This is the perfect gift for the cook in your life who finds fish intimidating. Along with 175 delicious recipes that showcase all the ways to cook it (poaching, braising, baking, grilling, etc.), author Jennifer Trainer Thompson offers useful tips for how to buy the best fish, how to clean it, and much more. To see just how simple yet gourmet the recipes are, look at these, excerpted in the May issue of Health: Grilled Salmon With Tomato-Basil Relish, Shrimp With Spicy Ginger Noodles, Ginger-Lime Scallop Ceviche, and Sole in Papillote.
The Short Stack Cookbook by Nick Fauchald and Kaitlyn Goalen
If you’re already familiar with Short Stack Editions’ beautifully designed, digest-sized single-subject cookbooks, then you know why a longer, full-sized Short Stacks book is a perfect gift for any cook. Organized into chapters based on 18 thoughtfully curated ingredients (including apples, Brussels sprouts, lemons, kale, Greek yogurt, and hot chile peppers), it features creative and innovative recipes by chefs, food stylists, and editors (including me. Full disclosure: I’m a Short Stacks author; I wrote volume 16: Peaches, and contributed three recipes to this book). Its punchy design also makes it a standout and a pleasure to flip through and cook from.
Whole Food Energy by Elise Museles
If you have a friend or loved one who’s always on the go but still wants to eat healthier, here’s the perfect book. With more than 200 recipes for easy snacks and quick meals, all featuring wholesome ingredients, plus strategies for eating healthfully on the run, it’s a must for the go-getter on your gift list. (Check out these healthy snack recipes we excerpted from the book in our June issue: Apricot-Vanilla Cashew Bars, Zesty Orange Chocolate Energy Balls, PB&J Power Bars, Lemon Drop Energy Balls, and Chocolatey Oat-and-Nut Breakfast Bars.)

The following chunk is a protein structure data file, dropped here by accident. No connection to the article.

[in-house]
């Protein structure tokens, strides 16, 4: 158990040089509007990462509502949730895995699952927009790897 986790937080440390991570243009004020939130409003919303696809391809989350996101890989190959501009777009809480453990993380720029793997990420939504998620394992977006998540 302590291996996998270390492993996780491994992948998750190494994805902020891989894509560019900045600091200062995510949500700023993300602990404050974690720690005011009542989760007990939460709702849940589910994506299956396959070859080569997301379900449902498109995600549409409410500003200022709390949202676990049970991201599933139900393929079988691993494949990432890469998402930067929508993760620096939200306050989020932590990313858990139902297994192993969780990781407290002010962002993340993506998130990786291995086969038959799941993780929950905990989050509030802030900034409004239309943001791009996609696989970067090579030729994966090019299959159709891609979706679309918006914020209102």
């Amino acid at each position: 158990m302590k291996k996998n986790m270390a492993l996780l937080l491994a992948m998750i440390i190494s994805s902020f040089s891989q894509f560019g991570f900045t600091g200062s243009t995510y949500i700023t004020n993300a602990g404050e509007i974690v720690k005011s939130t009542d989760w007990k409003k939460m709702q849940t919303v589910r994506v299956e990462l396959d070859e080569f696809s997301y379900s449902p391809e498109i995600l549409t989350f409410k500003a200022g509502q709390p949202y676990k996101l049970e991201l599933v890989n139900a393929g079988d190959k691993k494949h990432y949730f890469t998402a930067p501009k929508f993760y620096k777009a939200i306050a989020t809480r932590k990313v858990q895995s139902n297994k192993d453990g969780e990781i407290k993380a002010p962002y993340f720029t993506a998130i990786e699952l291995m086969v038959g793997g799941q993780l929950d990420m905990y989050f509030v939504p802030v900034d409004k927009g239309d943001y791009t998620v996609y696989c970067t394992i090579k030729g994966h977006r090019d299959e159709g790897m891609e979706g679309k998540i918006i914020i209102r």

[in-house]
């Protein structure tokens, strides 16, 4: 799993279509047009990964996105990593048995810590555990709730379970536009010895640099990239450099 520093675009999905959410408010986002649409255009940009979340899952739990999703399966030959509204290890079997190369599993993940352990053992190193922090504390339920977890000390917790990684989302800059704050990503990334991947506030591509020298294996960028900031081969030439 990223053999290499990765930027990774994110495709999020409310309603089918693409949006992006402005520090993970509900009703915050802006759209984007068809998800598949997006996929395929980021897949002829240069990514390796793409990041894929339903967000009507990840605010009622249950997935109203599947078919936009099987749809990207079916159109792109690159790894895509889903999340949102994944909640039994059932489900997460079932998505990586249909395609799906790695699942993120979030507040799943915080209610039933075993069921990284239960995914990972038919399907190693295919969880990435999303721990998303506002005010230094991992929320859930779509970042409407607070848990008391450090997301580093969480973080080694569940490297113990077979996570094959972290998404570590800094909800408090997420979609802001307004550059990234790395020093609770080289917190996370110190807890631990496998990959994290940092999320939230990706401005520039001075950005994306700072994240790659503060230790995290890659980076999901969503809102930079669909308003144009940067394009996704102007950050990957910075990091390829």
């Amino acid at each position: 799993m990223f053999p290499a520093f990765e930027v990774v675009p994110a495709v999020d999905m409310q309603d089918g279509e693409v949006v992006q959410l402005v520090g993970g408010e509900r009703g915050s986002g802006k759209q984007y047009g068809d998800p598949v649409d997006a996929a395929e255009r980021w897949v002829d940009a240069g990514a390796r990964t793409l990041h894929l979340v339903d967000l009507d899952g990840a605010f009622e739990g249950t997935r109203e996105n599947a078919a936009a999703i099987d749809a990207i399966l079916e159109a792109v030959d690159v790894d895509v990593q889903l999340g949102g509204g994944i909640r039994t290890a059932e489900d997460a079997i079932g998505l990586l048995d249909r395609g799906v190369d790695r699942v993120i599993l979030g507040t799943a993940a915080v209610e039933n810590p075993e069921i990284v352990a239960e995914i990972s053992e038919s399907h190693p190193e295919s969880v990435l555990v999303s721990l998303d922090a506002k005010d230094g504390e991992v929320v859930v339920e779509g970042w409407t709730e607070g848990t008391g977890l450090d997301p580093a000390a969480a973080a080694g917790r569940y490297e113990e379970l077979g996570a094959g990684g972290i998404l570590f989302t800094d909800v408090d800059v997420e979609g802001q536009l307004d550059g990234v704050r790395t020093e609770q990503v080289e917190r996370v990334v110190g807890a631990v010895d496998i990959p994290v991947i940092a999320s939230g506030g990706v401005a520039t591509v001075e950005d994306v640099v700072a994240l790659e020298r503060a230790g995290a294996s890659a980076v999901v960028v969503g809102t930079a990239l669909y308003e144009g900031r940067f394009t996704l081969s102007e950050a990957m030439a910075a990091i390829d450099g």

Celebrations by Danielle Walker
For the gluten-free, dairy-free and/or Paleo eater in your life, this book will be their favorite gift. The third book by best-selling author Danielle Walker of Against All Grain offers favorite holiday and celebration dishes (stuffing, birthday cupcakes, and lemon bars, to name just a few), made allergy-friendly but no less delicious. The 125 recipes, organized by occasion (Christmas, Halloween, Mother’s Day, Valentine’s Day), make it possible for anyone following a grain-free diet to enjoy traditional dishes (and they’re so tasty, even those not following such a diet will enjoy them).
Superfoods Superfast: 100 Energizing Recipes to Make in 20 Minutes or Less by Julie Montagu
Nutrient-packed, delicious meals in 20 minutes or less? If that seems as possible as seeing a unicorn, you’re in for a treat. Known as The Flexi Foodie, author (and yoga instructor) Julie Montagu shows that you can eat well for your health and your tastebuds without driving yourself crazy. Think: Not just avocado toast, but Avocado and Lime Yogurt Toast with Chilli—but it’s still on the table in 10 minutes. Or try her Creamy Zucchini and Sage Soup (excerpted in our September issue), a tasty hot lunch that’s ready in 18 minutes.
Everyday Whole Grains by Ann Pittman
The cook on your holiday list who’s always jumping on the hottest trend will love this comprehensive guide to grains by Ann Pittman, executive food editor of our sister magazine, Cooking Light. Pittman details everything you need to know about farro, quinoa, kamut, amaranth, sorghum, and more, then uses each one in traditional and modern ways, in everything from breakfast dishes to stews and soups to pizza and desserts. (Check out the recipes we excerpted in our October issue: Kamut Salad with Roasted Cauliflower; Freekeh-Turkey Sloppy Joes; Quinoa, Feta and Spinach-Stuffed Mushrooms; and Cheesy Sorghum and Shaved Squash Pilaf.)